What Causes Bruising In Infants And How To Treat?

✔ Research-backed

Babies have softer skin, and hence they bruise easily, especially when they begin to crawl or walk. Bruises on infants can occur if they hit or bump their bodies against a wall or any object. This may damage blood vessels and lead the blood to clot under the skin. Most bruises in babies are not concerning, but they can be due to underlying morbidity or other problems, as well.

It is good to be aware of the reasons for bruising to differentiate between harmless and harmful ones. Read on to know more about bruises in babies, including their causes and when to worry about them.

In This Article

Is It Normal For A Baby To Bruise?

It is common for newborns to have bruises on their head and body right after vaginal birth (1). The physical stress during childbirth is the reason behind the bruises, which usually vanish within a few days.

Some infants delivered through prolonged or stressful labor may tend to have dark bruises or contusions, usually around the neck, head, and shoulder. In most cases, these bruises do not cause any harm or pain and fade away within a few days. The doctor will examine the newborn for bruises to rule out any serious cause.

Older babies and toddlers could develop bruises when they begin to crawl or take their first steps (2). Parents may observe bruises on the baby’s forehead, elbows, knees, shins, or palms. Dressing the baby appropriately may avoid bruises due to movement and friction. As the baby gets adept at crawling or walking, you are less likely to see bruises.

What Are The Signs Of Bruising In Babies?

The most common signs of bruising in children are discoloration or darkened areas of skin from minor trauma. Bruises typically occur on bony areas like the shins but can appear on the back, stomach, or back of the arm, which warrants medical attention. Other warning signs include worsening bruises after a head injury, sudden unexplained bruising, and bruises that do not begin fading within 3-5 days.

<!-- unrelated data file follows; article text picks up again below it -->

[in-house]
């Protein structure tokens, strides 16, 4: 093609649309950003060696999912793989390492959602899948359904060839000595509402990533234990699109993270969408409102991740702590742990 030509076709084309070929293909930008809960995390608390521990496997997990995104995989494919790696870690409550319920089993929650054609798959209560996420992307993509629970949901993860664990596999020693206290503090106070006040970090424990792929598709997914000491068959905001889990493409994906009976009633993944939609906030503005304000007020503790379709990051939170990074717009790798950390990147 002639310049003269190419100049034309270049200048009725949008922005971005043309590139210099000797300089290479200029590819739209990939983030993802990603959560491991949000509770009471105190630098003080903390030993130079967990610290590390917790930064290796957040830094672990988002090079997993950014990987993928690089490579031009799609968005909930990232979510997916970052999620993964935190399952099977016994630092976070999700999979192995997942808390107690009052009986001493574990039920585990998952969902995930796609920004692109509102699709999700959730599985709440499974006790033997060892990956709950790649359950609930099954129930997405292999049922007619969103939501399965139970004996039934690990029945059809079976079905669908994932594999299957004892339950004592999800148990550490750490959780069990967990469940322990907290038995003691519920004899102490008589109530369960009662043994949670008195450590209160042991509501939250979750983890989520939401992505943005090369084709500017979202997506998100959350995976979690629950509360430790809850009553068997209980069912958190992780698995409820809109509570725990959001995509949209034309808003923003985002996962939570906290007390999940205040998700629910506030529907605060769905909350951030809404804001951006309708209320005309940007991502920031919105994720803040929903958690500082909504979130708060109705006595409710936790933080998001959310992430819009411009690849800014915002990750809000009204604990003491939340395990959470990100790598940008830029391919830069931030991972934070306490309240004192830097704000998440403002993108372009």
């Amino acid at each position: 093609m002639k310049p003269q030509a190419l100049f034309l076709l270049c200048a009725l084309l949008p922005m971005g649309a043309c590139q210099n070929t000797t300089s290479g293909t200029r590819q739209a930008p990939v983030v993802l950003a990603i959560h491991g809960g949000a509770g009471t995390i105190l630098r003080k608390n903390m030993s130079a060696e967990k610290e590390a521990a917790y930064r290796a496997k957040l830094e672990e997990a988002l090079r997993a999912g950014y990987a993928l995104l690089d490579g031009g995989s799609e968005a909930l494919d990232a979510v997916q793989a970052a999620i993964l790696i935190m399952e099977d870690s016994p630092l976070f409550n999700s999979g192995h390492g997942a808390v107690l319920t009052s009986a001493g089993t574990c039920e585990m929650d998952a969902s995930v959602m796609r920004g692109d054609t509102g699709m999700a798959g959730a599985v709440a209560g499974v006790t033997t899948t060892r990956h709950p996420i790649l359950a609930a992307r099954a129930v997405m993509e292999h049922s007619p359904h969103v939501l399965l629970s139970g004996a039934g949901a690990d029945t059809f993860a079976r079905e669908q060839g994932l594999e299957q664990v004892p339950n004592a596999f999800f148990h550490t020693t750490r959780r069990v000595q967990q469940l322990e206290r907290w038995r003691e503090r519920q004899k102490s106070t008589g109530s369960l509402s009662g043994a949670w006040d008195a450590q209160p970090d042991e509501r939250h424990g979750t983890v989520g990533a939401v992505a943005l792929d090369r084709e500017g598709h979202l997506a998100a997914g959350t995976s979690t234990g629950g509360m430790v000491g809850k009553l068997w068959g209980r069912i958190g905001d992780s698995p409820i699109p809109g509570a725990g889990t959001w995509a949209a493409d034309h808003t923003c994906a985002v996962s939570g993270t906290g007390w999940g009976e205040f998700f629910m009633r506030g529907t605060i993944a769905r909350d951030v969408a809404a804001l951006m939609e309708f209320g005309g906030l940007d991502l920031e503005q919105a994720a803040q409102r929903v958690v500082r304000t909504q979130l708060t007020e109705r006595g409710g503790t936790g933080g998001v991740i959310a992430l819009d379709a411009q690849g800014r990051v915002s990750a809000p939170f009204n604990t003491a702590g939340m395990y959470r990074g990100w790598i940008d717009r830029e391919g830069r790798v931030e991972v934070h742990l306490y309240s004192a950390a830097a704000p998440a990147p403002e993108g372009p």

While some bruising is normal, excessive or unusual bruising could indicate an underlying issue like anemia, vitamin deficiency, blood clotting disorder, or rarely even cancer. If bruises do not heal properly or are accompanied by other symptoms like nosebleeds or bleeding gums, testing by a pediatrician may be required. Parents should monitor bruising patterns but allow normal activity, only worrying about persistent, worsening, or unexplained bruises (3).

What Causes Bruises In Babies?

Childbirth and friction while crawling or walking are the common causes for normal bruising among babies. However, there could be other serious underlying causes. Bruises could be a sign of concern if they appear around the eyes or ears, soft tissue area in the cheeks, abdomen, buttocks, or inside the mouth (4).

The following conditions or situations could lead to serious painful bruising in babies.

  • Falls and injuries: When babies start crawling or walking, chances are they might fall and develop a deep bruise on their head, chin, knee, or forehead. Depending on the size of the bruise, parents may determine the extent of the injury or wound and what type of medical help is required.

Besides the reasons mentioned above, babies can develop rashes or bruises for various causes. Michelle, a mother of two, shares her experience of finding a bruise-like rash on her daughter’s tongue, “When I checked on her she yawned and I noticed a mark on her tongue! She had a legitimate bruise on her tongue! She doesn’t even have any teeth yet! ‘The mark’ faded as well, by this morning it was only a slight discoloration. It seems as though she clamped her tongue between her gums and bruised it. This apparently is very common though I don’t recall it ever happening with big brother (her older child) (i).”